Doctors by the numbers: Youngstown at the turn of the 20th century

One of our visitors’ favorite exhibits, the office recreations, can now be seen in downtown Youngstown at the Tyler History Center!

detail of the 1930s exam room
detail of the 1930s exam room

In preparation for this exhibit, I did some additional research on the professional changes in the medical profession in Youngstown during the early 20th century. I knew, generally, about office hours and specialization, but I wondered what that changed looked like more specifically in our town. So I looked through the City Directories from that time period and gathered some data. City Directories are great resources and they’re available at most historical societies or even public libraries. They’re like phone books before there were phones. It would be interesting to see how Youngstown compares to other cities during this time period.

I started with the 1895 Directory. The population of Youngstown at that time was around 40,000. There were 60 doctors listed under the “Physicians and Surgeons” heading. Over half of them (35) had office addresses in the downtown area. There were 9 physicians who listed their home address the same as their office. Almost all of these were downtown apartments. So in Youngstown at this time, most doctors had offices separate from their homes and they were concentrated in the downtown area.

Dr. George Sherman Peck standing on a muddy street with his horse and buggy.
In 1895, Dr. G.S. Peck was a prominent physician in Youngstown. He had an office at 26 West Federal Street, near many of his colleagues. 

In 1905 Youngstown had grown to a population of about 70,000. There were now 101 names under the heading “Physicians and Surgeons” in the Directory. The ratio of doctors to the population was steady over these 10 years. Most of the doctors (70%) still had offices in the downtown area. Only 15 doctors had at the same home and office address. The big change in 1905 was that there were 4 doctors who listed themselves as eye/ear/nose/throat (EENT) specialists, and one  as an osteopath. There were no specialists listed in the 1895 Directory.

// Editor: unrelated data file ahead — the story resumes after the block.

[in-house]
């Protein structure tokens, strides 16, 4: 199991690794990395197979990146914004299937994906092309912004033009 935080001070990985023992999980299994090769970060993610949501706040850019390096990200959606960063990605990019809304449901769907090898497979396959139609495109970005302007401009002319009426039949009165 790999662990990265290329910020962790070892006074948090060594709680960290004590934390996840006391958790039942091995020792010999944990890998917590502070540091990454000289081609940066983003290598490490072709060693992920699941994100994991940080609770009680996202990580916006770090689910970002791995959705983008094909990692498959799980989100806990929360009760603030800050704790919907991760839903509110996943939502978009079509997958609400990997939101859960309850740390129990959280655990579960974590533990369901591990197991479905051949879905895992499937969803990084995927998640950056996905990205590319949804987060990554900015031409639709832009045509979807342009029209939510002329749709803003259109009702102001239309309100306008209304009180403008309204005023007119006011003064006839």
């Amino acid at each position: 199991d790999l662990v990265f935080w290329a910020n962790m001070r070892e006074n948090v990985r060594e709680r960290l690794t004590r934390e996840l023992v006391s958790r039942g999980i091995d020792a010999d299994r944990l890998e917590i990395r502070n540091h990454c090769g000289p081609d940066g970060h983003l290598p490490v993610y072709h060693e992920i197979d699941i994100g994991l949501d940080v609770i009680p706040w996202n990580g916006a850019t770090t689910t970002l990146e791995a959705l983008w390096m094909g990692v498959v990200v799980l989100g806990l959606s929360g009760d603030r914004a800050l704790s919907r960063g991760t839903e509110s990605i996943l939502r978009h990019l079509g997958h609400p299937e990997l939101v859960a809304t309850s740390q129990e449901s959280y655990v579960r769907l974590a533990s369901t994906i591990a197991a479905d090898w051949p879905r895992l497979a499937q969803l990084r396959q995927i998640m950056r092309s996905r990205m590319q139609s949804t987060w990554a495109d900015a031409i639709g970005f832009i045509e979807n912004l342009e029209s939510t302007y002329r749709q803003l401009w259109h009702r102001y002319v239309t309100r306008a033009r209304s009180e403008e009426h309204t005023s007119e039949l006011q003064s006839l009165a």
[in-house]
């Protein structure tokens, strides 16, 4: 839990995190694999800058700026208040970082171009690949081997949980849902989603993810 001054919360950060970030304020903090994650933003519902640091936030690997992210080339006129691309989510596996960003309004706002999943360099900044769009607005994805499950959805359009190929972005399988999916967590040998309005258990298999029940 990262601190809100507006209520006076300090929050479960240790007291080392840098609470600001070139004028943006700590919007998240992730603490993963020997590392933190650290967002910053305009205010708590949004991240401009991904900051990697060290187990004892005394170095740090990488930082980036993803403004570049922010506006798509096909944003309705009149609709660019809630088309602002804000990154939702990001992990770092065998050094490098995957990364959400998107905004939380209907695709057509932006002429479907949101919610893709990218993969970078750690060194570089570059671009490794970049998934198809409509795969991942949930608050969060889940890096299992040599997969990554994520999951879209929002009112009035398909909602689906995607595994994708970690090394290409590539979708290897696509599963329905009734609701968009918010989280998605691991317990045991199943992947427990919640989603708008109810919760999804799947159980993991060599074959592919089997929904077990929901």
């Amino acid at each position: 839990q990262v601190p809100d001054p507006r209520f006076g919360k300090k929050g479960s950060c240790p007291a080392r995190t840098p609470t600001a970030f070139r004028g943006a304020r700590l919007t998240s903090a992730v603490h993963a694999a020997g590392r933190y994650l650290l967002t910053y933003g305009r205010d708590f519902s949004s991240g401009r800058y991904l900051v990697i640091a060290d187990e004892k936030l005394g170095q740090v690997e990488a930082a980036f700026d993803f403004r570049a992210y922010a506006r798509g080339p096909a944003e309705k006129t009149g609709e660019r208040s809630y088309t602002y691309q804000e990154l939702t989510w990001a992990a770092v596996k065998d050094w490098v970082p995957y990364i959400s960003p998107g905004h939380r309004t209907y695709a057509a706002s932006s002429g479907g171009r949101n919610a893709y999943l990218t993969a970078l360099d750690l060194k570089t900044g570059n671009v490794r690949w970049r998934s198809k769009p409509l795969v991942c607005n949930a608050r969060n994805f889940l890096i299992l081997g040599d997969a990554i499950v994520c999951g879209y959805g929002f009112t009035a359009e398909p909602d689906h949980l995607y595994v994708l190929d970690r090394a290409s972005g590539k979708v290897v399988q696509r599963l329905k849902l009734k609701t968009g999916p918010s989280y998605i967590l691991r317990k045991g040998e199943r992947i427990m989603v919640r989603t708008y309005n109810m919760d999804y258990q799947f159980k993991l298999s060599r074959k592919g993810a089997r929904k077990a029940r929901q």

Interesting fact: I was surprised to find out that downtown Youngstown was not wired for electricity until 1915! As you can see, many doctors had offices in the downtown district, but they probably didn’t have much equipment that required electricity.

The next time period used in the recreation exhibit is 1929. At that time, the population of Youngstown was almost 170,000. There were 205 listings under the heading “Physicians and Surgeons”. In this year, it was interesting to note that there were 6 group practices listed, mostly in specialties. Although family members may have worked together in the past, these professional group practices of specialists were different. They were the beginning of a trend that is still strong today. In Youngstown, there were 3 EENT group practices, 1 dermatology, and 1 surgical.

Many offices were still located in the downtown area. In fact, some practitioners had two offices- one downtown and another perhaps closer to their home.

group of doctors from around 1920 casually sitting or standing in a park
These local doctors gathered for some fun around 1920.

As I expected, there were many more specialists listed in the 1929 directory. The largest speciality was EENT, with 6 practices listed (including the 3 group practices). Next, there were 4 surgeons, 3 pediatricians, 2 proctologists/gastro-entergologists, 1 optometrist, and 1 dermatology group practice. In total, there were 17 specialist practices in Youngstown, or about 8% of physicians.

This data is consistent with the general trends about 20th century changes in medical practice such as office hours, specialization, and group practices. I think the specific numbers for Youngstown bring it into focus for visitors.

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